From our partners at Florida Department of Health – Lee County.

Storms can bring heavy rains that could increase the risk of diseases. Following are some tips to help you avoid becoming ill.  For more information during an emergency event call the Florida State Assistance Information Line (SAIL) at 1-800-342-3557.

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  • Food & Dirty Water: Do not eat food that has come in contact with dirty water from floods or tidal surges.
  • Commercial Cans of Food: Canned food that are bulging or opened should not be eaten. Remove labels from and disinfect unopened cans.  Assume home-canned foods are unsafe.
  • Baby Formula: Infants should only be fed ready-to-feed formula or prepare powdered/concentrated liquid formula with sterilized water. Only use sanitized bottles and nipples. Unused formula must be refrigerated.  If breastfeeding, continue to do so.
  • Frozen or Refrigerated Foods: If refrigerators or freezers have had no power since the storm, clean them out.  Perishable foods are unsafe for eating.


  • Heavy rains & flooding events can lead to an increase in mosquitoes.
  • Dusk & Dawn: Mosquitoes are most active during these times.  Avoid being outdoors.
  • Clothing: Wear long-sleeved shirts, long pants, and socks.
  • DEET: Use repellants containing  30% DEET.  Apply repellant directly on clothing for more protection.  Follow manufacturers directions. Do not use on children less than 2 months old.  Use mosquito netting or keep infants indoors.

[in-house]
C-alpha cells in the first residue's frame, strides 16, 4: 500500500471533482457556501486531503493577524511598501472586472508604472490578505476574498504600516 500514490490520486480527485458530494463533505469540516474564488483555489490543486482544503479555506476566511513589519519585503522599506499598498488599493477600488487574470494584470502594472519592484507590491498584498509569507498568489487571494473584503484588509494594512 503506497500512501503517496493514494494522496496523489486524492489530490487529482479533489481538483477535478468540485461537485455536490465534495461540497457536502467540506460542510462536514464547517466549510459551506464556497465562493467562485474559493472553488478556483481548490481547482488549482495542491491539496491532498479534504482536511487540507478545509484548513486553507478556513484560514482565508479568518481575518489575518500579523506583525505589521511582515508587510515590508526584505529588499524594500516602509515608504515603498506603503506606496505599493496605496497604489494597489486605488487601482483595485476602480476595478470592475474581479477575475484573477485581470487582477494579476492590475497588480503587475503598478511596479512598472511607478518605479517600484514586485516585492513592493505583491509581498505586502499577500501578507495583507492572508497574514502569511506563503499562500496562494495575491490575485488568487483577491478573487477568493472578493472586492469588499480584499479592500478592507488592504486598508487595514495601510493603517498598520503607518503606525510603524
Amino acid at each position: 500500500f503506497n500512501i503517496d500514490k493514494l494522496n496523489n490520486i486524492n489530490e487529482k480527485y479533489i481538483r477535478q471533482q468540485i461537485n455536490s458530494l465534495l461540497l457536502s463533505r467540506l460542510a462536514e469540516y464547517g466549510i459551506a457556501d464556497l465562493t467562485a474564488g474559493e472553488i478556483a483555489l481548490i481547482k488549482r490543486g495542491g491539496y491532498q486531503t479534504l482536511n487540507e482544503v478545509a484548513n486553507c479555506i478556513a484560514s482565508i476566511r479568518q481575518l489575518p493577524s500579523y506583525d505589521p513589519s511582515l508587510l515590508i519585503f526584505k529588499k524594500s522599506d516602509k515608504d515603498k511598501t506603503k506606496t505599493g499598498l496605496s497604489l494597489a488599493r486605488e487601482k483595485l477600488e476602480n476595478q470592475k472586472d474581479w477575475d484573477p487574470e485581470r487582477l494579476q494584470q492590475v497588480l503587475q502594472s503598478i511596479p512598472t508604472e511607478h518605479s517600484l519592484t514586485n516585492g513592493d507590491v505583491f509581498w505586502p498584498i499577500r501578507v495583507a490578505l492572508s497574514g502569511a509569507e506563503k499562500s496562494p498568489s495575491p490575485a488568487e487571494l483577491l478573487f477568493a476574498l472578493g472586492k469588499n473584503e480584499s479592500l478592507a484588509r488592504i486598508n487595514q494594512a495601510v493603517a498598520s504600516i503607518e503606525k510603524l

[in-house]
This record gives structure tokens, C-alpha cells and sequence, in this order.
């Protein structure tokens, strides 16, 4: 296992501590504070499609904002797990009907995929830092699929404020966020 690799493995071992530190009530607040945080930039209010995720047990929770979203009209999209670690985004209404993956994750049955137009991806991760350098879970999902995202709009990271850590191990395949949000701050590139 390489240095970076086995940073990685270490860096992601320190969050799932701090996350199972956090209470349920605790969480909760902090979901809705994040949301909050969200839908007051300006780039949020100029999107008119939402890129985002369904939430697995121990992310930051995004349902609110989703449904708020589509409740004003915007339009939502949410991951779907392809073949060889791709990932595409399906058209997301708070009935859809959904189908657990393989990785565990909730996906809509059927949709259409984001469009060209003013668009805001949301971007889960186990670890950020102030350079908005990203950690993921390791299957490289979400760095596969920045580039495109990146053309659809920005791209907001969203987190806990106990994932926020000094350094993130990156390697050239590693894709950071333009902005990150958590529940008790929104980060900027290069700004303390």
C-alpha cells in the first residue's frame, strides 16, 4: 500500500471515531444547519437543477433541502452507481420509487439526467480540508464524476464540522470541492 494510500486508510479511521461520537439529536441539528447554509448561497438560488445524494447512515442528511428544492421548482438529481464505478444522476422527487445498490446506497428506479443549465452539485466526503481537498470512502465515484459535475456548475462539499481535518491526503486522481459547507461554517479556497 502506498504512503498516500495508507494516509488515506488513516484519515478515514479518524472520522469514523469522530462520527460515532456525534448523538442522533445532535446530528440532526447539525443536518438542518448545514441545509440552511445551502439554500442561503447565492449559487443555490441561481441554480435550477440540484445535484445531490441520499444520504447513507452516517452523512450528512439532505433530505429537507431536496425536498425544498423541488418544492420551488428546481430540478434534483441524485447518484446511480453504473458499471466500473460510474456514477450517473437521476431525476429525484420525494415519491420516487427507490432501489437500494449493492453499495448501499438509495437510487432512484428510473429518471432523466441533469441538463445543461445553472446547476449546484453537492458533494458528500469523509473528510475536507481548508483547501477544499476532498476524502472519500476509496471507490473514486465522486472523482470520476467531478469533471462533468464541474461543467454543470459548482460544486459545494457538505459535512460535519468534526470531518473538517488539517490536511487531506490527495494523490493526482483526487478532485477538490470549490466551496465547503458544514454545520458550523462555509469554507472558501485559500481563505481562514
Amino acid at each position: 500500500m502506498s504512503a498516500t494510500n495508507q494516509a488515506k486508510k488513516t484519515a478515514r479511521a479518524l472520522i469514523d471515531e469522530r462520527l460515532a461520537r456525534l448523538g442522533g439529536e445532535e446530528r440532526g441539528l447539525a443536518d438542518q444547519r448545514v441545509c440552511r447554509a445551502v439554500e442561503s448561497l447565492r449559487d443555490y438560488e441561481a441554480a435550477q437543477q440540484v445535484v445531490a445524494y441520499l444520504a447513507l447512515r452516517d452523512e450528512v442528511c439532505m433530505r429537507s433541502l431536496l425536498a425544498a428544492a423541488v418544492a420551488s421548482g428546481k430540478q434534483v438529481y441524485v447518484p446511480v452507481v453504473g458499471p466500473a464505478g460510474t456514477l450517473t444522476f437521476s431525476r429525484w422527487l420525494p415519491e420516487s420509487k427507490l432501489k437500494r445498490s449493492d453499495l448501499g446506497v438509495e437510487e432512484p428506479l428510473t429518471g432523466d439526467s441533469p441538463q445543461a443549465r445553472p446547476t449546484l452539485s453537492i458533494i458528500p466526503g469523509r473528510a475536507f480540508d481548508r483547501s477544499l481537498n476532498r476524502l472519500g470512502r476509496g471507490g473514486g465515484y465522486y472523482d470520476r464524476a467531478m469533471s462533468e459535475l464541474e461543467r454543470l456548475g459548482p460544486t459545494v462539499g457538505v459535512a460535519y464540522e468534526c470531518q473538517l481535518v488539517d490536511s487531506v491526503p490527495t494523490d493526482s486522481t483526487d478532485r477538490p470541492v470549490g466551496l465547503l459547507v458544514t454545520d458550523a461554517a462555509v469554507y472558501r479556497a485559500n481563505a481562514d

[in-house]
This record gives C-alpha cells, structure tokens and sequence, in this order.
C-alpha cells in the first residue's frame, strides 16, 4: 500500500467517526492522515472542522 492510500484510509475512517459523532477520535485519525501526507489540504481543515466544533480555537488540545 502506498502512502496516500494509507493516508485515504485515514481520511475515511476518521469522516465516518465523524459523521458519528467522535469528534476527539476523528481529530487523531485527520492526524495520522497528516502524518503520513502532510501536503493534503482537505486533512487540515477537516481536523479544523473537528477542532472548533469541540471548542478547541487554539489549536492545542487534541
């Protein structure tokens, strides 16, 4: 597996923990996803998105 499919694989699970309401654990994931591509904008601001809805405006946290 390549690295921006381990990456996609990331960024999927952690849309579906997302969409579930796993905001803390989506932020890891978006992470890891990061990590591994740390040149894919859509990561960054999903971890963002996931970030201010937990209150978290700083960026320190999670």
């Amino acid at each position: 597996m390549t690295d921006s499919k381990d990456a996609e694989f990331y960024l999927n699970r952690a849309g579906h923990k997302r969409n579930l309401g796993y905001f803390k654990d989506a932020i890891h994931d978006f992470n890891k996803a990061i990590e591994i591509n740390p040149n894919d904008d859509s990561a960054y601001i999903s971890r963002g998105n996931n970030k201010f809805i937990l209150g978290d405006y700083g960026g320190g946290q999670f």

• Drainage:  Mosquitoes lay their eggs in standing water.  Clear stagnant water that has collected near your home.

Heat Exhaustion

  • Warning Signs: Heavy sweating, paleness, muscle cramps, tiredness, weakness, dizziness, headache, nausea, vomiting, or fainting.
  • Cool Off:  Drink cool, non-alcoholic beverages.  Take a shower, bath, or sponge bath.  Wear lightweight clothing. Rest in an air-conditioned environment.
  • Heat Exhaustion:  Can lead to stroke.  Severe symptoms include cool, moist skin, fast and weak pulse, fast and shallow breathing.  Seek medical attention immediately if symptoms continue for more than an hour or if you have heart problems or high blood pressure.


  • Always Wash Your Hands:  Use soap and water that has been boiled or disinfected.
  • Boil Water Notice: If a boil water notice is in effect for your area, take precautions if you have a private well.  If you are unsure if your water is safe, drink commercially bottled water.
  • Boiling Water:  Maintain a rolling boil for one minute to remove bacteria.
  • Disinfecting Water: Mix 8 drops of plain, unscented bleach per gallon of water and let stand for 30 minutes.  It water is still cloudy, repeat process.
  • Infection & Floodwater:  Raw sewage may be present in floodwater. Keep open cuts and sores clean and apply antibiotic ointment after cleaning.  See a doctor if the wound develops redness, swelling or drainage.
  • Children & Floodwater:  Children should not play in floodwater.  If toys have been in floodwater disinfect them by using ¼ cup bleach in one gallon of clean water, let stand for at least 30 minutes and air dry.